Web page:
Senator Feargal Quinn: The British Government decision yesterday to reduce the VAT rate to encourage more spending will act as a further incentive for people south of the Border to travel north to buy goods affected by that VAT rate. The rate does not apply to basic foodstuffs. One company to which it applies and to which we lose much business is IKEA. It opened last year in Northern Ireland and I understand significant numbers of our people travel to it.
As I drove along the M50 the other day I saw the new IKEA in Dublin. It appears ready to open, but cannot open yet because the planning permission given to it must wait until the work on the M50 finishes. Approximately €20 million in VAT could come to us if that store were open and 500 people would be employed. Therefore, there is a real incentive for us to look again at the situation regarding the planning, which will probably delay the opening of the IKEA store by a full year and affect Government income from VAT and income tax from 500 jobs. It would be worthwhile to look at the situation again and I urge the Tánaiste to do so. She is probably working on this, but she should inquire whether we can do something and overcome the problem.
I am aware there will be much pressure on incomes and on the moneys we have to spend in the coming years. An interesting document was presented yesterday entitled: Global Development: what can you do? Starting points for Members of the Oireachtas. I will read one paragraph:
I mention this document because we will be under severe pressure for money over the next few years and there is a danger the support we give to the Third World will fall. We are still a rich country and still have more people employed than we had three years ago. We are regarded by these people as wealthy and should be aware of that. Let us ensure Members of both the Seanad and the Dáil have a look at this booklet.
Senator Jim Walsh: There has already been mention of public sector reform. I welcome the announcement to be made by the Taoiseach and the Minister for Finance today. Hopefully, it will chart a way forward towards improving cost effectiveness and efficiency throughout the public service. The announcement is predicated on the OECD report, but many people were disappointed with that report and the lack of impetus in it to achieve real reform of the public service. We need a culture change at middle management level in the public service so that those at that level see management of human and financial resources as a significant part of their role. In that way we maximise the potential of people and get best value for money. It would be good to have a debate focused on this area.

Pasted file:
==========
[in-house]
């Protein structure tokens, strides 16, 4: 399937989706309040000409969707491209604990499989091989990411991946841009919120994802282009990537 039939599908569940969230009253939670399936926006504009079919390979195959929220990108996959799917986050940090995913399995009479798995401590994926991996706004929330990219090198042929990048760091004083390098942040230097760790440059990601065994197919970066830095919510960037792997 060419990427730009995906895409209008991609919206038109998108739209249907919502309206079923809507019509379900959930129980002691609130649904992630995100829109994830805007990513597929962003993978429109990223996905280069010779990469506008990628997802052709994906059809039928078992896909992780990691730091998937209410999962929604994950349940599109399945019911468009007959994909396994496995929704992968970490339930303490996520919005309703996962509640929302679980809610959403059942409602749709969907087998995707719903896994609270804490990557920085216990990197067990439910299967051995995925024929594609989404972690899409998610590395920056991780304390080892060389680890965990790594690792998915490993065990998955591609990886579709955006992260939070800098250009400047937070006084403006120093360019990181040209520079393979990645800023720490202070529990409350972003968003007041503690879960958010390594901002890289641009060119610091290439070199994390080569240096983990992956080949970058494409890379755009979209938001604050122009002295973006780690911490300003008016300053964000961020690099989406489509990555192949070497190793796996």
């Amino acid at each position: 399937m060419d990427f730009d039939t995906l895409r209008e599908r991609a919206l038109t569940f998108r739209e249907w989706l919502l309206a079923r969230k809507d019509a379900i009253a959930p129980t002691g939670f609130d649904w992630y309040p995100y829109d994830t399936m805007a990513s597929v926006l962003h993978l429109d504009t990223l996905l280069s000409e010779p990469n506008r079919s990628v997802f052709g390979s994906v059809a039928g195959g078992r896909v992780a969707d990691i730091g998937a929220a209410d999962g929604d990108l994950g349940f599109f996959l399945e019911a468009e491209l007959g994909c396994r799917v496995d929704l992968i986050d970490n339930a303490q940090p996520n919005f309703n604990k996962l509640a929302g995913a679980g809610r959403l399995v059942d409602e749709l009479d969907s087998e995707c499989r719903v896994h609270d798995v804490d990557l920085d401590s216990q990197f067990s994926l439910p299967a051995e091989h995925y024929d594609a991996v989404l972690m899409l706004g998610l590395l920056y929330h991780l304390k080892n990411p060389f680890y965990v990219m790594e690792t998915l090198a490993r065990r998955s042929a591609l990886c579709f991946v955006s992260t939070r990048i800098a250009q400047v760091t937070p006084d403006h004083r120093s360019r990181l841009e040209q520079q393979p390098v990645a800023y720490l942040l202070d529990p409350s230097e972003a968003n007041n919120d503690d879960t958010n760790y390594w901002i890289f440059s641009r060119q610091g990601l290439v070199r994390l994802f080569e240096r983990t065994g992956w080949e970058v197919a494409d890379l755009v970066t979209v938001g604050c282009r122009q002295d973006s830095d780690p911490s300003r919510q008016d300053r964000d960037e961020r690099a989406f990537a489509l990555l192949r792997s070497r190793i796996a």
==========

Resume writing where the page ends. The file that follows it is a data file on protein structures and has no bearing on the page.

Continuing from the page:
There has been much mention of FÁS in the House. I have some sympathy for the former director general, Rody Molloy. I do not condone the expenses culture within the organisation, but it is only symptomatic of what is happening across the public service where people are entitled to travel first class or business class. Why is this? I worked in the private sector for many years and in that time I do not remember ever travelling business class. I went abroad a number of times and travelled economy class. I would choose to travel economy because the astronomical cost of business or first class is not justified. We need to change the culture and this is just one example of an area where we can effect economies.
I worked with people in large public companies with the clear cut policy of travelling economy class unless travelling long distance with an important business meeting on arrival. In such cases people need to arrive in good shape to be at their best for their meeting. Those companies had a common-sense approach to travel. We need to inject this attitude across the range of public sector activity. Many people in the public sector would welcome this because they want to be part of a dynamic organisation. I hope all sides will support the efforts of the Taoiseach — who has been strong on this over the past 12 months — and the Minister for Finance who have the responsibility to ensure the implementation of cost-effective measures.
I hope the public service unions will rise to the game. They have not done so to date, unlike their counterparts. Some of the unions straddle the public and private sector. In the private sector in the 1970s and 1980s, there was a complete sea change in thinking by senior personnel and those in the unions because they realised the job security of their members was at stake unless they had flexibility, productivity and a modern approach to running businesses. We need that in the public service. Nobody need have fears in that regard, except those in the service who never intended to do the work in the first place.